The title of the book We Know What We Are – comes from a Shakespeare’s Hamlet quote, “We know what we are, but not what we may be?” and also from a football chant sung by fans in many clubs around the country. It captures for me one of the questions that sits beneath the story: how does our identity affect the decisions we make? Do we really know who we are? Throughout the writing of the book, I’ve thought a lot about who I really am too.

The books themselves are beautiful things. The matt laminate cover feels soft to the touch and it’s just the right weight, heavy enough to reflect the time it’s taken to finish and light enough to Tube. The cover painting by Ben Kelly (L S Lowry Prize winner and Simon’s cousin) captures the dynamic of the story fantastically. The house is full of boxes of books that we might well be making in to furniture, but in the meantime I’ll look forward to meeting as many people as I can on my DIY tour.

Contact me if you’d be interested in a tour visit, and/or would an advance copy of the book and I’ll be blogging details of the launch and how to get the book shortly.

Magicians, warriors and wise sages – the universal and unique stories of public finance leaders

Alchemists create new stories

Alchemists create new stories

It’s been a great privilege for a storyteller like me to work with the Chartered Institute of Public Finance (CIPFA) as a Writer in Residence. Through the Voices project I’ve been immersed in a complex, challenging world with big numbers and courageous and – sometimes – glamorous public servants who rarely get their moment in the spotlight.

I’ve had the opportunity to look beyond the usual stereotypes, dig out stories that get to the heart of the human condition and tell tales that illustrate the gritty underbelly of the economic and political issues of the day. What’s stood out has been the fantastic, talented and infinitely varied people I’ve met as I’ve done this work.

To give you a flavour of the stories and people, I’m using the writer’s staple of Jungian character archetypes – the sub-conscious patterns or roles we play in society that go beyond personality to deeper character traits. They’re recognisable in all cultures, communities and public sector organisations.

There are alchemists in CIPFA who have the ability to turn stories of scarce resources into positive developments and generate real value. They are magicians who have also changed their own approach to leadership; Sean Pearce’s story of unleashing the power of the balance sheet, Andy Burn’s provocation about turning data into gold and Hamza Yusuf’s thought piece on re-casting old narratives into a pioneering transformative story for local government are all powerful examples.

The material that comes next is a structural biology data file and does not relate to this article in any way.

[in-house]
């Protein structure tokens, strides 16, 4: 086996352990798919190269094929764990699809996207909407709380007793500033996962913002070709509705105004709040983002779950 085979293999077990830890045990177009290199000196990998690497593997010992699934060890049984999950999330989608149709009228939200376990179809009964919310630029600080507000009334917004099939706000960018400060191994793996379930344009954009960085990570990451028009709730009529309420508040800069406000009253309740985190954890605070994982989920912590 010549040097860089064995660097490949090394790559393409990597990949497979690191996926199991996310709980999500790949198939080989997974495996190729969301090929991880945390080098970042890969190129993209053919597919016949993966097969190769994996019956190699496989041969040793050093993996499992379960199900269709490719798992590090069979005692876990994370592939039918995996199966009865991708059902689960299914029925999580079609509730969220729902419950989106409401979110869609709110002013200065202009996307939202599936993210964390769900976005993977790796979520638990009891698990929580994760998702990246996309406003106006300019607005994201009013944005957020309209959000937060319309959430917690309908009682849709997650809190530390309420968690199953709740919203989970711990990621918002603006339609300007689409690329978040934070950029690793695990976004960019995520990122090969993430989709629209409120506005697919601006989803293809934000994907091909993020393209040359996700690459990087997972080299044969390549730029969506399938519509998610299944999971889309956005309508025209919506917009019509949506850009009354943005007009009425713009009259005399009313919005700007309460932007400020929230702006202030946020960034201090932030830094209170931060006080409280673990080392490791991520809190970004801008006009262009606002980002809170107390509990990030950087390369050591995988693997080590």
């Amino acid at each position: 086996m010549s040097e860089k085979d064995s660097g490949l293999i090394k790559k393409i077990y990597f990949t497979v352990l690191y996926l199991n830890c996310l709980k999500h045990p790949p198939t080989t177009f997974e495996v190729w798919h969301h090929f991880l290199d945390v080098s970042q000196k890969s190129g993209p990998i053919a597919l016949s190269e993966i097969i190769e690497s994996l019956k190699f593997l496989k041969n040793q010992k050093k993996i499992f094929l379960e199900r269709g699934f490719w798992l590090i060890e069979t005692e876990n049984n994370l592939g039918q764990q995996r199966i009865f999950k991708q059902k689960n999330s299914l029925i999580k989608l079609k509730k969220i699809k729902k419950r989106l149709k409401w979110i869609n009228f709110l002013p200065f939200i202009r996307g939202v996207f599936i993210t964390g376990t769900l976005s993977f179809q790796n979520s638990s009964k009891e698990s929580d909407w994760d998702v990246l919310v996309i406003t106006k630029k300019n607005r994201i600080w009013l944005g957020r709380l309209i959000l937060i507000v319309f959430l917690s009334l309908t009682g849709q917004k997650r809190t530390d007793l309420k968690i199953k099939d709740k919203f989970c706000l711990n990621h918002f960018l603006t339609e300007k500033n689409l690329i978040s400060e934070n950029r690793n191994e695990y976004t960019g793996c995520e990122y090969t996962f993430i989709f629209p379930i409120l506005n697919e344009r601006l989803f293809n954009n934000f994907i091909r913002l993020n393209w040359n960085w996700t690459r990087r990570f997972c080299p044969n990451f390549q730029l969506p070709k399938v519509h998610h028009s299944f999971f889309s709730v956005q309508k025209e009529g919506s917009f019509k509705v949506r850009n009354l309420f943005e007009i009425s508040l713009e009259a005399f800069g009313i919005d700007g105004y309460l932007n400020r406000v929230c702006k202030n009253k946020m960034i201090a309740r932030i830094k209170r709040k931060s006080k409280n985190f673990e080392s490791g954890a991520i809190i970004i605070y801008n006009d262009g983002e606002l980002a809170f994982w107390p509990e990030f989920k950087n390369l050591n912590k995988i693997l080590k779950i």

The Visionaries make visible a deeper reality – and so shape the future. These include Chris Naylor, whose use of insight is driving a new form of organisation in Barking and Dagenham. The transformation of councils as platforms for creative change is envisaged by Leigh Whitehouse, who also talks about S151 officers pushing transformation further and faster. Donna Herdsman’s piece speaks of a world where diversity is mainstreamed and public finance benefits from a much wider pool of talented thinkers.

Amongst these CIPFA members I also recognised the Warrior archetype – the practical enforcers of what is right and those fighting to protect the public purse; George Clarke was a formidable force as a forensic auditor sniffing out fraudsters. There are Wise Sages, brave members highlighting the awkward truths about what we can and cannot afford as a nation. And well-argued pieces on NHS finance from Esther Giles and Bill Shields are well worth a read.

The Everyman character trait came through in Pam Dyson’s human story about pedestals, perfection and performance; none of us are perfect but we get out there and keep on making things work. I also loved the Advocates, in particular a couple of stories revealing CIPFA members as powerful champions of their place; Carole Mills in Milton Keynes and Mark Taylor in Wolverhampton. And busting another stereotype, Chris West is the Jester, demonstrating the importance of warm humour and sharp edges.

The Voices project was designed to increase influence, provoke debate and inform decision-making. The work has resulted in more than thirty articles, stories, blogs and flash fiction collaborations and over a hundred members attending creative thinking and writing workshops at CIPFA conferences – smashing another stereotypical view of dull, uncreative accountants.

These stories show great leadership, potential and opportunities everywhere to make change – and I think the characteristics that come to life in these stories could form an alternative person specification for future leaders.